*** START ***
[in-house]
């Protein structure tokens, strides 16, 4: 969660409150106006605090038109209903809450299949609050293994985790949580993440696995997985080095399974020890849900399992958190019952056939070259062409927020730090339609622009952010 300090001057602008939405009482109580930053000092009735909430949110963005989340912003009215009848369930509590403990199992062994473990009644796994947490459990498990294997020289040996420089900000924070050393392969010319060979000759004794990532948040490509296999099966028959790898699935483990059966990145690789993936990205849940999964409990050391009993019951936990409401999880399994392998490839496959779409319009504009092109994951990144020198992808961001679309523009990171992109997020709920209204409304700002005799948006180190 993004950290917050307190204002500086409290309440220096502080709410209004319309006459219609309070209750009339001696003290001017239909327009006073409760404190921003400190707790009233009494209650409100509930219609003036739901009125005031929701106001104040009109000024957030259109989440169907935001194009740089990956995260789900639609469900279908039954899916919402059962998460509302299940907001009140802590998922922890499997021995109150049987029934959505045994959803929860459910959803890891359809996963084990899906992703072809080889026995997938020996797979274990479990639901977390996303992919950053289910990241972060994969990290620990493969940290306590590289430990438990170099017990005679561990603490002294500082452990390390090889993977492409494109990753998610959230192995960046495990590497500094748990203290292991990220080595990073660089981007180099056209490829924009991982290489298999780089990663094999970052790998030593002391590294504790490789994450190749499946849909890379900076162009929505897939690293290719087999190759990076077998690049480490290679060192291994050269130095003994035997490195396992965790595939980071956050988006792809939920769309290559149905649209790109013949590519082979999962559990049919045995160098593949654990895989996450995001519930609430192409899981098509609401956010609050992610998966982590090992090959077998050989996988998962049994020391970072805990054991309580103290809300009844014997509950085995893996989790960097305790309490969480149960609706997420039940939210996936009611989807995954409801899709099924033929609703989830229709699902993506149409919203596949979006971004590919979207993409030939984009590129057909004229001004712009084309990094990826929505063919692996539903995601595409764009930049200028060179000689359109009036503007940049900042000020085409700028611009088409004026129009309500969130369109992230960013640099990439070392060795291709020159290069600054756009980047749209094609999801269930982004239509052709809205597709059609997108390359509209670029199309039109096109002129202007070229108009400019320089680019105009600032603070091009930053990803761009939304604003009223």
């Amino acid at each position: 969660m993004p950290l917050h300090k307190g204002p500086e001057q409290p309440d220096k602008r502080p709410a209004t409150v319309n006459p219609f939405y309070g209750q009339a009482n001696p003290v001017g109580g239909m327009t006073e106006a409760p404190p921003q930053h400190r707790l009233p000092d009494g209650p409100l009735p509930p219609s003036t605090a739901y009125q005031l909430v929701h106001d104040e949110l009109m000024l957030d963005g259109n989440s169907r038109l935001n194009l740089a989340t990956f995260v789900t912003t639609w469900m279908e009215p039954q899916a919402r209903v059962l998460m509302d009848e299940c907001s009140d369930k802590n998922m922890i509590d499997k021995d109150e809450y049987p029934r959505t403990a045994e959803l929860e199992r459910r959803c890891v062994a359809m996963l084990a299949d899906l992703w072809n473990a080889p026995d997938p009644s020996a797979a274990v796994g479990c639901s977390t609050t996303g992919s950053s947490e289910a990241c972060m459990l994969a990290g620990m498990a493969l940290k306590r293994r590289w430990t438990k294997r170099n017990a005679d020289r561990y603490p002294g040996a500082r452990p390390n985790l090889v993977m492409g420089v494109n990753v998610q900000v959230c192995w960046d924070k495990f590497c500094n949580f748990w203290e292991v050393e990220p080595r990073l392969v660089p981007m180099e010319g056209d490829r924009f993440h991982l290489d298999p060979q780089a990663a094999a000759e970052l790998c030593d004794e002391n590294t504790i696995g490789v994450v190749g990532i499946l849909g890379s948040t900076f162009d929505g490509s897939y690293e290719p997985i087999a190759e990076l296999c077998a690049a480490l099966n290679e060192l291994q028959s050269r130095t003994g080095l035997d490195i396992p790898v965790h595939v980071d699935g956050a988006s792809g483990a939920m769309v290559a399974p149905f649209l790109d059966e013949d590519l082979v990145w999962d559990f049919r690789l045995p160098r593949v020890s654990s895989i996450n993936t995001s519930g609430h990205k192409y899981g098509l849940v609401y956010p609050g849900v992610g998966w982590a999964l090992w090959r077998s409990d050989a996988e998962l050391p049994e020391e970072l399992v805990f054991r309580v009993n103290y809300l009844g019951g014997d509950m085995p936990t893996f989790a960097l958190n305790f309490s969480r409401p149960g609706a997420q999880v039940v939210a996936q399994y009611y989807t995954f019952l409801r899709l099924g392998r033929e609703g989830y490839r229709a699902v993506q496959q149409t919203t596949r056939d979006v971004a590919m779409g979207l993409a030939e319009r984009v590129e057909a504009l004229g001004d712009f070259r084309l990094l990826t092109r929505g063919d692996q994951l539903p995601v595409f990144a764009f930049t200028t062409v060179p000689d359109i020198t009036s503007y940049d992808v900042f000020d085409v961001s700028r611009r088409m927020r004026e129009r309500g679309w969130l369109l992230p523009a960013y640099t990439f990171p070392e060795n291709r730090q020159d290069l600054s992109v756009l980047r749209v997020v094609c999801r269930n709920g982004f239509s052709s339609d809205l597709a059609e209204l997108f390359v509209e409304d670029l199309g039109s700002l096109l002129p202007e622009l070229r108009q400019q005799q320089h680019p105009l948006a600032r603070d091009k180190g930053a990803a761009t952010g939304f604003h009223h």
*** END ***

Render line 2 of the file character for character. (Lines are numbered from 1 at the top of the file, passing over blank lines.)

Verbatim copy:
């Protein structure tokens, strides 16, 4: 969660409150106006605090038109209903809450299949609050293994985790949580993440696995997985080095399974020890849900399992958190019952056939070259062409927020730090339609622009952010 300090001057602008939405009482109580930053000092009735909430949110963005989340912003009215009848369930509590403990199992062994473990009644796994947490459990498990294997020289040996420089900000924070050393392969010319060979000759004794990532948040490509296999099966028959790898699935483990059966990145690789993936990205849940999964409990050391009993019951936990409401999880399994392998490839496959779409319009504009092109994951990144020198992808961001679309523009990171992109997020709920209204409304700002005799948006180190 993004950290917050307190204002500086409290309440220096502080709410209004319309006459219609309070209750009339001696003290001017239909327009006073409760404190921003400190707790009233009494209650409100509930219609003036739901009125005031929701106001104040009109000024957030259109989440169907935001194009740089990956995260789900639609469900279908039954899916919402059962998460509302299940907001009140802590998922922890499997021995109150049987029934959505045994959803929860459910959803890891359809996963084990899906992703072809080889026995997938020996797979274990479990639901977390996303992919950053289910990241972060994969990290620990493969940290306590590289430990438990170099017990005679561990603490002294500082452990390390090889993977492409494109990753998610959230192995960046495990590497500094748990203290292991990220080595990073660089981007180099056209490829924009991982290489298999780089990663094999970052790998030593002391590294504790490789994450190749499946849909890379900076162009929505897939690293290719087999190759990076077998690049480490290679060192291994050269130095003994035997490195396992965790595939980071956050988006792809939920769309290559149905649209790109013949590519082979999962559990049919045995160098593949654990895989996450995001519930609430192409899981098509609401956010609050992610998966982590090992090959077998050989996988998962049994020391970072805990054991309580103290809300009844014997509950085995893996989790960097305790309490969480149960609706997420039940939210996936009611989807995954409801899709099924033929609703989830229709699902993506149409919203596949979006971004590919979207993409030939984009590129057909004229001004712009084309990094990826929505063919692996539903995601595409764009930049200028060179000689359109009036503007940049900042000020085409700028611009088409004026129009309500969130369109992230960013640099990439070392060795291709020159290069600054756009980047749209094609999801269930982004239509052709809205597709059609997108390359509209670029199309039109096109002129202007070229108009400019320089680019105009600032603070091009930053990803761009939304604003009223």